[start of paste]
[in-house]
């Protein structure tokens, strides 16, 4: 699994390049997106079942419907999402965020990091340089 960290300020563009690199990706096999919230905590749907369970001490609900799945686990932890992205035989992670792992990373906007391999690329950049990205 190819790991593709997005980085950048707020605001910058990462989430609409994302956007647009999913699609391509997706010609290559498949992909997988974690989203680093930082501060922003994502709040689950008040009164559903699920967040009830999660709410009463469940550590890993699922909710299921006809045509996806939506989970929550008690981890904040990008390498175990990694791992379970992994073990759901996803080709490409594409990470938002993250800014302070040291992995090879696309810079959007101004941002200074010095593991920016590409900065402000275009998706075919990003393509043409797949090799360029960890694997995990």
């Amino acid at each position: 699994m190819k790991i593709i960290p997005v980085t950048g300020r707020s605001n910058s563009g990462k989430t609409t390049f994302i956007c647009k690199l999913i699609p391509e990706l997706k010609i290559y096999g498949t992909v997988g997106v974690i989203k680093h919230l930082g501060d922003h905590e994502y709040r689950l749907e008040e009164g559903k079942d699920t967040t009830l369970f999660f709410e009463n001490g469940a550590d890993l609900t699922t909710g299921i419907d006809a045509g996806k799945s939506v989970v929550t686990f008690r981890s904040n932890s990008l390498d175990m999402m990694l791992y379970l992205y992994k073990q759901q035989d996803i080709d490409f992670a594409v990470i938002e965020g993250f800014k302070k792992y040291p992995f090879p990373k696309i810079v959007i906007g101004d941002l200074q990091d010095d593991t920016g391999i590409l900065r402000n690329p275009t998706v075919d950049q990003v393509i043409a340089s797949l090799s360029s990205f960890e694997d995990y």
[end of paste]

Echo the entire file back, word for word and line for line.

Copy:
[in-house]
């Protein structure tokens, strides 16, 4: 699994390049997106079942419907999402965020990091340089 960290300020563009690199990706096999919230905590749907369970001490609900799945686990932890992205035989992670792992990373906007391999690329950049990205 190819790991593709997005980085950048707020605001910058990462989430609409994302956007647009999913699609391509997706010609290559498949992909997988974690989203680093930082501060922003994502709040689950008040009164559903699920967040009830999660709410009463469940550590890993699922909710299921006809045509996806939506989970929550008690981890904040990008390498175990990694791992379970992994073990759901996803080709490409594409990470938002993250800014302070040291992995090879696309810079959007101004941002200074010095593991920016590409900065402000275009998706075919990003393509043409797949090799360029960890694997995990």
């Amino acid at each position: 699994m190819k790991i593709i960290p997005v980085t950048g300020r707020s605001n910058s563009g990462k989430t609409t390049f994302i956007c647009k690199l999913i699609p391509e990706l997706k010609i290559y096999g498949t992909v997988g997106v974690i989203k680093h919230l930082g501060d922003h905590e994502y709040r689950l749907e008040e009164g559903k079942d699920t967040t009830l369970f999660f709410e009463n001490g469940a550590d890993l609900t699922t909710g299921i419907d006809a045509g996806k799945s939506v989970v929550t686990f008690r981890s904040n932890s990008l390498d175990m999402m990694l791992y379970l992205y992994k073990q759901q035989d996803i080709d490409f992670a594409v990470i938002e965020g993250f800014k302070k792992y040291p992995f090879p990373k696309i810079v959007i906007g101004d941002l200074q990091d010095d593991t920016g391999i590409l900065r402000n690329p275009t998706v075919d950049q990003v393509i043409a340089s797949l090799s360029s990205f960890e694997d995990y």